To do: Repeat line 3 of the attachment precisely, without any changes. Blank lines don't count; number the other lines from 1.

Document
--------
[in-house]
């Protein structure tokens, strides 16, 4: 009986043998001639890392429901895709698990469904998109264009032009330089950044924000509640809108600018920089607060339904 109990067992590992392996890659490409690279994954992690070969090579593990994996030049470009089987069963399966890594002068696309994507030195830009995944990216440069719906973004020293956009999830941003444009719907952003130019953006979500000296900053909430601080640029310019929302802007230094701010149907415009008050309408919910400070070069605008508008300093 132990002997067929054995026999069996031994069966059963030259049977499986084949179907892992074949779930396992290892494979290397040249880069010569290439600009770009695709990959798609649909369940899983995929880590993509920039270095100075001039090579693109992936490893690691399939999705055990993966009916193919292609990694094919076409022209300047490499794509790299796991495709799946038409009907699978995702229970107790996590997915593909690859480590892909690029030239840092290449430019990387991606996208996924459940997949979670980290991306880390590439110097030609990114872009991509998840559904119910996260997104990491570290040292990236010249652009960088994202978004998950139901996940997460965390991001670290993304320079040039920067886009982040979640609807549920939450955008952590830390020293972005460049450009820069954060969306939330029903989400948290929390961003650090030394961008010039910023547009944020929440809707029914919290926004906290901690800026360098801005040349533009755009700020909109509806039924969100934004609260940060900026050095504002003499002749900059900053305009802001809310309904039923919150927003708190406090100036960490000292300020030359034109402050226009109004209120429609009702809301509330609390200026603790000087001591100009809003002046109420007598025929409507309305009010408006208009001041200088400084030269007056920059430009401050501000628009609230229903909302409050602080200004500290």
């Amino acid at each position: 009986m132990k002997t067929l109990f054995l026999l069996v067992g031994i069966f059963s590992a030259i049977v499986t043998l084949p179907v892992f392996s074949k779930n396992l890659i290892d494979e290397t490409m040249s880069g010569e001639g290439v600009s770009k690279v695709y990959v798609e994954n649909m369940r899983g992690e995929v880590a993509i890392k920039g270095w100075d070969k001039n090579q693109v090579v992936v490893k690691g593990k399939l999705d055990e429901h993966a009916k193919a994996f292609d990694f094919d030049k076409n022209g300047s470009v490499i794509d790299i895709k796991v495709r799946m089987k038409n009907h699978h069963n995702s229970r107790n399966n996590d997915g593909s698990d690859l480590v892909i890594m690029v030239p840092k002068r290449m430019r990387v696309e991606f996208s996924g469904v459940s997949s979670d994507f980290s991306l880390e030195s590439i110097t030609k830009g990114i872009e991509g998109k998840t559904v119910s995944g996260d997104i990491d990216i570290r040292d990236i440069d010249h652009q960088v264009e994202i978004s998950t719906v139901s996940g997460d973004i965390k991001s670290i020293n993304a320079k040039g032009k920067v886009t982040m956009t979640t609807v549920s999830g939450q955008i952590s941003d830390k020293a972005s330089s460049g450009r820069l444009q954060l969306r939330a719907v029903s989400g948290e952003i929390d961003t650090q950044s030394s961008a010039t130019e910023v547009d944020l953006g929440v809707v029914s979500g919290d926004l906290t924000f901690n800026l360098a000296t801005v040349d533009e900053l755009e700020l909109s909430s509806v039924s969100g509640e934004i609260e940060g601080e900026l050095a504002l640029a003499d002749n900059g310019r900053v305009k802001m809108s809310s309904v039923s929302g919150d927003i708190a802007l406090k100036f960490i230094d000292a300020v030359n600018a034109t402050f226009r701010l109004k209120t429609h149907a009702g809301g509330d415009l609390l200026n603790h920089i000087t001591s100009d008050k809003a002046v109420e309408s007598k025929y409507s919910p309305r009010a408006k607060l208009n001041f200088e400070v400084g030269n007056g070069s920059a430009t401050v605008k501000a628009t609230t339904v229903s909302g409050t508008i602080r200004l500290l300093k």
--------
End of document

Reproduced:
């Amino acid at each position: 009986m132990k002997t067929l109990f054995l026999l069996v067992g031994i069966f059963s590992a030259i049977v499986t043998l084949p179907v892992f392996s074949k779930n396992l890659i290892d494979e290397t490409m040249s880069g010569e001639g290439v600009s770009k690279v695709y990959v798609e994954n649909m369940r899983g992690e995929v880590a993509i890392k920039g270095w100075d070969k001039n090579q693109v090579v992936v490893k690691g593990k399939l999705d055990e429901h993966a009916k193919a994996f292609d990694f094919d030049k076409n022209g300047s470009v490499i794509d790299i895709k796991v495709r799946m089987k038409n009907h699978h069963n995702s229970r107790n399966n996590d997915g593909s698990d690859l480590v892909i890594m690029v030239p840092k002068r290449m430019r990387v696309e991606f996208s996924g469904v459940s997949s979670d994507f980290s991306l880390e030195s590439i110097t030609k830009g990114i872009e991509g998109k998840t559904v119910s995944g996260d997104i990491d990216i570290r040292d990236i440069d010249h652009q960088v264009e994202i978004s998950t719906v139901s996940g997460d973004i965390k991001s670290i020293n993304a320079k040039g032009k920067v886009t982040m956009t979640t609807v549920s999830g939450q955008i952590s941003d830390k020293a972005s330089s460049g450009r820069l444009q954060l969306r939330a719907v029903s989400g948290e952003i929390d961003t650090q950044s030394s961008a010039t130019e910023v547009d944020l953006g929440v809707v029914s979500g919290d926004l906290t924000f901690n800026l360098a000296t801005v040349d533009e900053l755009e700020l909109s909430s509806v039924s969100g509640e934004i609260e940060g601080e900026l050095a504002l640029a003499d002749n900059g310019r900053v305009k802001m809108s809310s309904v039923s929302g919150d927003i708190a802007l406090k100036f960490i230094d000292a300020v030359n600018a034109t402050f226009r701010l109004k209120t429609h149907a009702g809301g509330d415009l609390l200026n603790h920089i000087t001591s100009d008050k809003a002046v109420e309408s007598k025929y409507s919910p309305r009010a408006k607060l208009n001041f200088e400070v400084g030269n007056g070069s920059a430009t401050v605008k501000a628009t609230t339904v229903s909302g409050t508008i602080r200004l500290l300093k």